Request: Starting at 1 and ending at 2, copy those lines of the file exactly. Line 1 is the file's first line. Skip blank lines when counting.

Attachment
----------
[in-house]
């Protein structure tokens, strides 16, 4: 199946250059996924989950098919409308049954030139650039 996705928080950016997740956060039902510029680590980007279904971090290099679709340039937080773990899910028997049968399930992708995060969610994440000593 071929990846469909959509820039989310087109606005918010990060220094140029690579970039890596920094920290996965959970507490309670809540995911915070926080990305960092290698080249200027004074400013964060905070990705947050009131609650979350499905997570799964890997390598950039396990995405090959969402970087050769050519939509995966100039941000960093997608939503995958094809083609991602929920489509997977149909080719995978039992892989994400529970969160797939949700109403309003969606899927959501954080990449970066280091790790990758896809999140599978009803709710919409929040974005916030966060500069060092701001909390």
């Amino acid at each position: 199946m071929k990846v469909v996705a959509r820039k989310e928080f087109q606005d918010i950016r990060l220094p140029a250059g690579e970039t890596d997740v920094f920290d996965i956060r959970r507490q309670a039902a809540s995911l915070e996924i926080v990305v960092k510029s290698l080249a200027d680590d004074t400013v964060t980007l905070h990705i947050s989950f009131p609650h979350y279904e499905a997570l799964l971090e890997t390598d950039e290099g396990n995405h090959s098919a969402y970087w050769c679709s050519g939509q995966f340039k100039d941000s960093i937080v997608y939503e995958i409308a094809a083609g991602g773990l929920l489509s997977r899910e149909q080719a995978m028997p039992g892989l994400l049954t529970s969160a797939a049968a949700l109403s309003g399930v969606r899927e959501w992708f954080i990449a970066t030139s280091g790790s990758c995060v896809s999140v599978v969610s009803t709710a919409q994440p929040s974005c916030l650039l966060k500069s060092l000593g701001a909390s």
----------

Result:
[in-house]
């Protein structure tokens, strides 16, 4: 199946250059996924989950098919409308049954030139650039 996705928080950016997740956060039902510029680590980007279904971090290099679709340039937080773990899910028997049968399930992708995060969610994440000593 071929990846469909959509820039989310087109606005918010990060220094140029690579970039890596920094920290996965959970507490309670809540995911915070926080990305960092290698080249200027004074400013964060905070990705947050009131609650979350499905997570799964890997390598950039396990995405090959969402970087050769050519939509995966100039941000960093997608939503995958094809083609991602929920489509997977149909080719995978039992892989994400529970969160797939949700109403309003969606899927959501954080990449970066280091790790990758896809999140599978009803709710919409929040974005916030966060500069060092701001909390």